Sub-Saharan Africa: IMF Regional Economic Outlook
After an extended period of strong economic growth, many sub-Saharan African countries have been hit by multiple shocks – the sharp decline in commodity prices, tighter financing conditions and a severe drought in southern and eastern Africa. Growth fell in 2015 to its lowest level in some 15 years and is expected to slow further to 3 percent in 2016. The growth performance, however, differs across countries, with most oil importers faring reasonably well.
On June 9, IMF African Department Director Antoinette Sayeh presented the IMF’s Regional Economic Outlook for sub-Saharan Africa, which argues that the region’s medium-term prospects remain favorable but that many countries urgently need to reset their policies to reinvigorate growth and realize this potential. To this end, she elaborated on how countries should both adjust their macroeconomic policies in the short run, and refocus policies to facilitate structural transformation and export diversification, so as to strengthen resilience and boost growth.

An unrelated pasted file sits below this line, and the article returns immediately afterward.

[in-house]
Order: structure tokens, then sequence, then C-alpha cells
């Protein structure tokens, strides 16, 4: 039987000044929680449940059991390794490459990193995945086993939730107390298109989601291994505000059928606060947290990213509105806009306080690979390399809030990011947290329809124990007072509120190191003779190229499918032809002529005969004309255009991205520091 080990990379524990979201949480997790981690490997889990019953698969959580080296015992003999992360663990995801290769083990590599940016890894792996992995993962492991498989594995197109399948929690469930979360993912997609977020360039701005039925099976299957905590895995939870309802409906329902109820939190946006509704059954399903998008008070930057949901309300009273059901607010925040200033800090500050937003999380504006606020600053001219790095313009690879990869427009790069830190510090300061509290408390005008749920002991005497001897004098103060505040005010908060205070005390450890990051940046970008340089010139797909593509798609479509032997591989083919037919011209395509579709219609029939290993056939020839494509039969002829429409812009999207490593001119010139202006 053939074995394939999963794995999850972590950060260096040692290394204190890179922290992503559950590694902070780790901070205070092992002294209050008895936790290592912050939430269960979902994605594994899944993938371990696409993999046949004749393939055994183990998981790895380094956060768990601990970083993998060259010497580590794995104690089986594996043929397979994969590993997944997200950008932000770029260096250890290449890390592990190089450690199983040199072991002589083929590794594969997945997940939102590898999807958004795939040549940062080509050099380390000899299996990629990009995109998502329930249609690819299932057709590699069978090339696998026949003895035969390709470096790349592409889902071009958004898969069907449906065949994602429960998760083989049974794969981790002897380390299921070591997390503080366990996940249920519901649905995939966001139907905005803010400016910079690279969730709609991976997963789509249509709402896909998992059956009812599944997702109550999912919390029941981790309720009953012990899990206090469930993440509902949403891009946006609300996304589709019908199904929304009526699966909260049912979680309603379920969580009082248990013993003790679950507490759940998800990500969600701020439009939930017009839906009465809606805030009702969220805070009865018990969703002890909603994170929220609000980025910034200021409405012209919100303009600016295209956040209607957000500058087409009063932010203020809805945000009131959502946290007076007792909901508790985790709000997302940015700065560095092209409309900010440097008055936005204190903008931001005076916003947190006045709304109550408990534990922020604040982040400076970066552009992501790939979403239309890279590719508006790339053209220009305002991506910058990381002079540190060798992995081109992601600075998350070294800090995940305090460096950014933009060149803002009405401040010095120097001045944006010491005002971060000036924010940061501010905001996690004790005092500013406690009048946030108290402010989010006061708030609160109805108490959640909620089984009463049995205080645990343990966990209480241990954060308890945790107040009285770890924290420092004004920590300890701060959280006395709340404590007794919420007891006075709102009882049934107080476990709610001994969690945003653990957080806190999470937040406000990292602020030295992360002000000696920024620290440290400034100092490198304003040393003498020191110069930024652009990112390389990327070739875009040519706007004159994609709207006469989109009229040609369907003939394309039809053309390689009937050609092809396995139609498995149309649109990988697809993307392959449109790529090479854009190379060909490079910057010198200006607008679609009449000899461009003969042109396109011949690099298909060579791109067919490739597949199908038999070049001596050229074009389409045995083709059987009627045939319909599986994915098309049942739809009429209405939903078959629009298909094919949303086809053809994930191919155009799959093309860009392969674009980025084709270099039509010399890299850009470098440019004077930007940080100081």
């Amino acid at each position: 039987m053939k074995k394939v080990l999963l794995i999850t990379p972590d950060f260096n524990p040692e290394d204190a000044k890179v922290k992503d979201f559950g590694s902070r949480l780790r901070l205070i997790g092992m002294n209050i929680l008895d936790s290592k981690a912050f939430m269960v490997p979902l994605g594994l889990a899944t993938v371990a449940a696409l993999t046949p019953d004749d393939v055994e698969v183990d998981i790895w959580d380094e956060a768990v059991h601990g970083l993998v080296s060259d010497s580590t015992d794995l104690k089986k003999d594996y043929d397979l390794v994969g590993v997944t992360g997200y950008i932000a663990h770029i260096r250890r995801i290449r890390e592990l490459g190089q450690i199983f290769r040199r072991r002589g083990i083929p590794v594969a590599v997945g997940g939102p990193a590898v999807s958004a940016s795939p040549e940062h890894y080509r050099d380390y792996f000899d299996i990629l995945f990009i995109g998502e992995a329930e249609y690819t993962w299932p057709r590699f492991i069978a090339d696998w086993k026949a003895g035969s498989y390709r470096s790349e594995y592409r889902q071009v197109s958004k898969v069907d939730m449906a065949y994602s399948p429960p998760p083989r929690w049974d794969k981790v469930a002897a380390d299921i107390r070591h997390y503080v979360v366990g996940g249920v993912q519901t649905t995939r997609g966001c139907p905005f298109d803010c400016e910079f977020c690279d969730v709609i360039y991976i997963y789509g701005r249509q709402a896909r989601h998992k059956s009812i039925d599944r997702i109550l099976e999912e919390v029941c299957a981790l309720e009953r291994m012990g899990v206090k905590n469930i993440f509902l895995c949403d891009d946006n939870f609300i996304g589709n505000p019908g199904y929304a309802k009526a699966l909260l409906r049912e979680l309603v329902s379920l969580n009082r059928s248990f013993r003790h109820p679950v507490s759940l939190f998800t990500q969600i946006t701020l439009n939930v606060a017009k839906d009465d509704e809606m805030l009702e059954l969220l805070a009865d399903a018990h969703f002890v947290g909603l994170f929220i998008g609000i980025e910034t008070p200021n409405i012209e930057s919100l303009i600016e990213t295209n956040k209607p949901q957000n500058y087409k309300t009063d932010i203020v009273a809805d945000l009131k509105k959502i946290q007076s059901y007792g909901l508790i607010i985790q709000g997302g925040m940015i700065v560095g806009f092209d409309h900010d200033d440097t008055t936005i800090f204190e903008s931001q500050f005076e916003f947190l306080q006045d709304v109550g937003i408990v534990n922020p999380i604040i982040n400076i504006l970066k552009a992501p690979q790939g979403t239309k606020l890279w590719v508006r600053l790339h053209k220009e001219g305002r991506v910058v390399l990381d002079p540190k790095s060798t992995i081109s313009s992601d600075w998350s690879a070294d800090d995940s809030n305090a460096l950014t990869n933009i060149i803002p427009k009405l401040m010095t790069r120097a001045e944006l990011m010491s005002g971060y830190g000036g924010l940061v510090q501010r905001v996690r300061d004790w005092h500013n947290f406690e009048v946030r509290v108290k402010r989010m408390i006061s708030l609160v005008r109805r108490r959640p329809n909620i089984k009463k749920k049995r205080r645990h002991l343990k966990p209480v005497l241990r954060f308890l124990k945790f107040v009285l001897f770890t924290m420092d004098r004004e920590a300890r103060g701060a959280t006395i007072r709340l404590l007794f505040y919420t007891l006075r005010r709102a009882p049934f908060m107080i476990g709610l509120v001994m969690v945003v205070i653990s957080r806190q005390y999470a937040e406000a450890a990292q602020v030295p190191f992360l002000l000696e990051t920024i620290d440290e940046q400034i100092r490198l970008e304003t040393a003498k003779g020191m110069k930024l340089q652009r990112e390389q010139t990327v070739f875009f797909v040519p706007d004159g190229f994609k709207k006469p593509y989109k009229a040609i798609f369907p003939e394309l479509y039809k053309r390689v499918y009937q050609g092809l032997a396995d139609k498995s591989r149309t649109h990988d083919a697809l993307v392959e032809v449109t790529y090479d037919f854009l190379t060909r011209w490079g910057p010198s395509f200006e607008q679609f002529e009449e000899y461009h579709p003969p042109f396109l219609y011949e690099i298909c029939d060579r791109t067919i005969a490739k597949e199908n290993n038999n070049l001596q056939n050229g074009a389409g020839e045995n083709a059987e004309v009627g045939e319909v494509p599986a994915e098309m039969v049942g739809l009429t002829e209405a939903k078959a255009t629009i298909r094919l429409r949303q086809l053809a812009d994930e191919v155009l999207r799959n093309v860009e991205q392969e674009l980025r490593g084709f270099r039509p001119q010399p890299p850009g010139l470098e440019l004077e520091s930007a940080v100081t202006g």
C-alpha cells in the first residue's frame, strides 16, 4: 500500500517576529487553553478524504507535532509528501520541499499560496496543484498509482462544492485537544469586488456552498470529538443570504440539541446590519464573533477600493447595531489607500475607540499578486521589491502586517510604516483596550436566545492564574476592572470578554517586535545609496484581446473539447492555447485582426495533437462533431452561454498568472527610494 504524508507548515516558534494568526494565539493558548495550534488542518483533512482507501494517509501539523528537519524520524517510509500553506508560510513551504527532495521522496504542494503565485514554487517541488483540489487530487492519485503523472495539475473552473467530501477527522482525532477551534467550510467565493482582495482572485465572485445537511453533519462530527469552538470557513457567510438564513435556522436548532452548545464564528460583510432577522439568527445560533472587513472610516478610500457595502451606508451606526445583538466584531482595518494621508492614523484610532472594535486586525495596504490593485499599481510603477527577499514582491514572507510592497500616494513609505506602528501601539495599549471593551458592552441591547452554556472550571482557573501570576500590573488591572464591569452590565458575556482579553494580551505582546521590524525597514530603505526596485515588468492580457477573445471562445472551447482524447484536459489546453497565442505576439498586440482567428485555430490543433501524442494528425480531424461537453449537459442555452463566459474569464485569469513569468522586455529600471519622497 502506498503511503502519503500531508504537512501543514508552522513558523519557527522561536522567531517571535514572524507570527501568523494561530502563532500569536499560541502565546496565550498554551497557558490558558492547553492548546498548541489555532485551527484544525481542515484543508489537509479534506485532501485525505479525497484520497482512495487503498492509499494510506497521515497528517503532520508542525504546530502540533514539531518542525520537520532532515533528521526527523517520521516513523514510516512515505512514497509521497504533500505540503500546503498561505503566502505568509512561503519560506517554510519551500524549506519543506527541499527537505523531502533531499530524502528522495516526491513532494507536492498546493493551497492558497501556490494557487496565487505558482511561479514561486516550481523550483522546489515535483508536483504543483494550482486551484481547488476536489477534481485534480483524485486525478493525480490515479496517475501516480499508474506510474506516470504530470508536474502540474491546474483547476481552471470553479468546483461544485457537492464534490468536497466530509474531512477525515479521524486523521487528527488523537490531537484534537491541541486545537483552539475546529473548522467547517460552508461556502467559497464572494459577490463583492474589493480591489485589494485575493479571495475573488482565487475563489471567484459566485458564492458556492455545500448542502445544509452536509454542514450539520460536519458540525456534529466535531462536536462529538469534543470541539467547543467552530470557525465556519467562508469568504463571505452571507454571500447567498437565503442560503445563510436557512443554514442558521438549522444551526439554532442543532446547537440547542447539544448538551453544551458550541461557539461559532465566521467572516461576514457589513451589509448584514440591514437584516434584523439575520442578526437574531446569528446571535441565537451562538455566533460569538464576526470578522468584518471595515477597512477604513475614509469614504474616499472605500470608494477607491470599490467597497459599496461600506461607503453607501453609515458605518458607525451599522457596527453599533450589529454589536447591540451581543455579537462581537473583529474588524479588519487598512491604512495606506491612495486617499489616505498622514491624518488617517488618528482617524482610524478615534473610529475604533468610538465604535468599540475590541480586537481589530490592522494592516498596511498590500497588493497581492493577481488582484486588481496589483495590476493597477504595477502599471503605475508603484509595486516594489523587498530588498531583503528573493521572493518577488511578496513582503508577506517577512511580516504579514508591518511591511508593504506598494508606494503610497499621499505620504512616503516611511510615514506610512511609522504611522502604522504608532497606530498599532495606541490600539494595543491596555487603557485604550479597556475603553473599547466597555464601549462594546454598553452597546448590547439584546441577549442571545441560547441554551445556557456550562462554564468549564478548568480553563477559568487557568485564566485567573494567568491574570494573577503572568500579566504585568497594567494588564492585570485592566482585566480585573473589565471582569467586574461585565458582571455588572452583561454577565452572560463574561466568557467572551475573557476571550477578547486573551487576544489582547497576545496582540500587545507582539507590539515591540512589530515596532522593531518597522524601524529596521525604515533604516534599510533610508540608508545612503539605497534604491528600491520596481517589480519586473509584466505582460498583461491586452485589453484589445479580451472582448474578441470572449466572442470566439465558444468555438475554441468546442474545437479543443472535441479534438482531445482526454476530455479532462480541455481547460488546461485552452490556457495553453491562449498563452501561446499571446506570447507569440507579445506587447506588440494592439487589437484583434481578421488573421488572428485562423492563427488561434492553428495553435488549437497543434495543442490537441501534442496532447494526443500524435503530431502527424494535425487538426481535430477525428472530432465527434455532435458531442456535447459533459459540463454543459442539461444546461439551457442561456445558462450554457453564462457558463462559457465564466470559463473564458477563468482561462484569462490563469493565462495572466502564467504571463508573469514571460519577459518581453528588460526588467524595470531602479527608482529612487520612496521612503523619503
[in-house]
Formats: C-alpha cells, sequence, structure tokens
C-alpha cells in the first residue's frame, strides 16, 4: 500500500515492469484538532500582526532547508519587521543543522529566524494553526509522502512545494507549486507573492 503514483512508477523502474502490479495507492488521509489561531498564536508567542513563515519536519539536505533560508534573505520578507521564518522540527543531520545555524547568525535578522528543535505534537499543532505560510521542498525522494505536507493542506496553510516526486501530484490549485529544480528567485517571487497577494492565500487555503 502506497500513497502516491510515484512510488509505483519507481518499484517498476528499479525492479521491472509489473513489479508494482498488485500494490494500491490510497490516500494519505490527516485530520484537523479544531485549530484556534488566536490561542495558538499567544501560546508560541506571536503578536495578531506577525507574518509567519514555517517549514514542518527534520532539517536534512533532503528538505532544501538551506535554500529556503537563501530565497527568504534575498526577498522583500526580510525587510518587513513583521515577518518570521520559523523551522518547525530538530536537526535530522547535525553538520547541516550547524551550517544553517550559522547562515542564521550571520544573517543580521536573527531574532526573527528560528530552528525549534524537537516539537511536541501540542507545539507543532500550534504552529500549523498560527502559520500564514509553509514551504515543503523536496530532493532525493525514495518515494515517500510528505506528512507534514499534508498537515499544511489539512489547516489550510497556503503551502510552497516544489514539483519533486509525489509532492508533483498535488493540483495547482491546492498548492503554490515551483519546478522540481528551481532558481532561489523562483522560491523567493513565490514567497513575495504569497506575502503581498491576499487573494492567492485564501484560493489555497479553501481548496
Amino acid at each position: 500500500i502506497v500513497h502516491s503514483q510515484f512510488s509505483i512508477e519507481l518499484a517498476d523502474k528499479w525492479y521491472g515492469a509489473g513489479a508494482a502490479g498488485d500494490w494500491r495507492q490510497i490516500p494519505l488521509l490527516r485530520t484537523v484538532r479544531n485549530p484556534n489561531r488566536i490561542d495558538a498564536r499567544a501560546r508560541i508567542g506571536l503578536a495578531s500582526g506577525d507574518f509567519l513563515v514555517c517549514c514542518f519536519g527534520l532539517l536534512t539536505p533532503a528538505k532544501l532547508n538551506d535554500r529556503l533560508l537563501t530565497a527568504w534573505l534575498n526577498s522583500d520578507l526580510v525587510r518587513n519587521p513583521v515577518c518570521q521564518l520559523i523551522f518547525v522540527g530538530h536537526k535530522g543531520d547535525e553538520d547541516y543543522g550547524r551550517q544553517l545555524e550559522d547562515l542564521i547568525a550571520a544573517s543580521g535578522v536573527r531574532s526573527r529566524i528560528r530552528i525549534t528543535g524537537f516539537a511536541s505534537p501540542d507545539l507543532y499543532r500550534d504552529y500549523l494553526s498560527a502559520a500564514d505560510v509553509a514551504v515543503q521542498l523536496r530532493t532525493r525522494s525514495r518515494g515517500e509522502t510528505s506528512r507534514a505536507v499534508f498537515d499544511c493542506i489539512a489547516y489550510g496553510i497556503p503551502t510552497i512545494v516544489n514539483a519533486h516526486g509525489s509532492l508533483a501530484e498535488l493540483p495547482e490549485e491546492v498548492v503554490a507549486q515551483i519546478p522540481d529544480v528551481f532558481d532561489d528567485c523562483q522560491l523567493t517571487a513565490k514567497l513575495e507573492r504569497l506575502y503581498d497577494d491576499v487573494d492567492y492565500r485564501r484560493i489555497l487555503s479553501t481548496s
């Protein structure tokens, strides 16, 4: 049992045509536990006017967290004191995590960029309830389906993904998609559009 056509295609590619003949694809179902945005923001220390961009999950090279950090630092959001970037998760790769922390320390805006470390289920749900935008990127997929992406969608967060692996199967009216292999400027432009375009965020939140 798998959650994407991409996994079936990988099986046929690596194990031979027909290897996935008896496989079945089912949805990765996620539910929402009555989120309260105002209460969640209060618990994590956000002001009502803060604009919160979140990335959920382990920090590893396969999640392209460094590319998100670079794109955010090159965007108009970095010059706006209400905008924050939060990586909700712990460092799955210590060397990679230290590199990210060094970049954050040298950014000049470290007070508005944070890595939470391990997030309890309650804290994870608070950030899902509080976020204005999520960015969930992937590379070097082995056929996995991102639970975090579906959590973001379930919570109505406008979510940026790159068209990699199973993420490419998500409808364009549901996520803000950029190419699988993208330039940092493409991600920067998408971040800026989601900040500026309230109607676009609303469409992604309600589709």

After the presentation, Steven Radelet and Amadou Sy joined Dr. Sayeh for a panel discussion moderated by Reed Kramer.
In their recent book, “The New Localism,” Bruce Katz and Jeremy Nowak argue that cities and counties will be tested as never before in the coming years. They will need to innovate and reform—to pursue new strategies for growth and finance—in a fiscal environment dominated by rising health-care and pension costs. In these circumstances, the quality of metropolitan governance will matter more than ever.